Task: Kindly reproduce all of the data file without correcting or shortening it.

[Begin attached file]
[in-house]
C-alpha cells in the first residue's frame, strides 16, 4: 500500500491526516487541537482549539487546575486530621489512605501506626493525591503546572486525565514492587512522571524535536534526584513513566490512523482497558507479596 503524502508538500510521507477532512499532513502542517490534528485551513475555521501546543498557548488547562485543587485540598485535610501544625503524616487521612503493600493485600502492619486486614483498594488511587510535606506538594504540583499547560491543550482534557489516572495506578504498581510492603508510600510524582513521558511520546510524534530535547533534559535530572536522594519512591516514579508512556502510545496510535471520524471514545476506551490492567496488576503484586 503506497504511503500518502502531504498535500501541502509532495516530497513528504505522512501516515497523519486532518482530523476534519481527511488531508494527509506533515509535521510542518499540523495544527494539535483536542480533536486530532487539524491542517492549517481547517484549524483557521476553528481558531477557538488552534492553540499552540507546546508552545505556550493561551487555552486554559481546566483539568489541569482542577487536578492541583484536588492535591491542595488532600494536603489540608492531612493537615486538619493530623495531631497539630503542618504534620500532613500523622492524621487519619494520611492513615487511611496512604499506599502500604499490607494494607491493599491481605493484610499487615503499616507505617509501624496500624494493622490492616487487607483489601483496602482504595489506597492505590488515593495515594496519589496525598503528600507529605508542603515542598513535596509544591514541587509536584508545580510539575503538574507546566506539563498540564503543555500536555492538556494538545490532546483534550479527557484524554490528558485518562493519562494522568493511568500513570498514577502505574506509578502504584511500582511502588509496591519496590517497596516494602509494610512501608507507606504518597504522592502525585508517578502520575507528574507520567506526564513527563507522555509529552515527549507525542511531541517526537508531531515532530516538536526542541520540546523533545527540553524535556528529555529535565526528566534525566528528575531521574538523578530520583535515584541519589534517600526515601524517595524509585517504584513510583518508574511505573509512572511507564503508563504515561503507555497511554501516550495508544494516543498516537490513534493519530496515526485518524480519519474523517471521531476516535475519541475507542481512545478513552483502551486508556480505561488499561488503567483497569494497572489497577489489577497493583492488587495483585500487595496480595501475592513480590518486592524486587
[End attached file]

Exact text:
[in-house]
C-alpha cells in the first residue's frame, strides 16, 4: 500500500491526516487541537482549539487546575486530621489512605501506626493525591503546572486525565514492587512522571524535536534526584513513566490512523482497558507479596 503524502508538500510521507477532512499532513502542517490534528485551513475555521501546543498557548488547562485543587485540598485535610501544625503524616487521612503493600493485600502492619486486614483498594488511587510535606506538594504540583499547560491543550482534557489516572495506578504498581510492603508510600510524582513521558511520546510524534530535547533534559535530572536522594519512591516514579508512556502510545496510535471520524471514545476506551490492567496488576503484586 503506497504511503500518502502531504498535500501541502509532495516530497513528504505522512501516515497523519486532518482530523476534519481527511488531508494527509506533515509535521510542518499540523495544527494539535483536542480533536486530532487539524491542517492549517481547517484549524483557521476553528481558531477557538488552534492553540499552540507546546508552545505556550493561551487555552486554559481546566483539568489541569482542577487536578492541583484536588492535591491542595488532600494536603489540608492531612493537615486538619493530623495531631497539630503542618504534620500532613500523622492524621487519619494520611492513615487511611496512604499506599502500604499490607494494607491493599491481605493484610499487615503499616507505617509501624496500624494493622490492616487487607483489601483496602482504595489506597492505590488515593495515594496519589496525598503528600507529605508542603515542598513535596509544591514541587509536584508545580510539575503538574507546566506539563498540564503543555500536555492538556494538545490532546483534550479527557484524554490528558485518562493519562494522568493511568500513570498514577502505574506509578502504584511500582511502588509496591519496590517497596516494602509494610512501608507507606504518597504522592502525585508517578502520575507528574507520567506526564513527563507522555509529552515527549507525542511531541517526537508531531515532530516538536526542541520540546523533545527540553524535556528529555529535565526528566534525566528528575531521574538523578530520583535515584541519589534517600526515601524517595524509585517504584513510583518508574511505573509512572511507564503508563504515561503507555497511554501516550495508544494516543498516537490513534493519530496515526485518524480519519474523517471521531476516535475519541475507542481512545478513552483502551486508556480505561488499561488503567483497569494497572489497577489489577497493583492488587495483585500487595496480595501475592513480590518486592524486587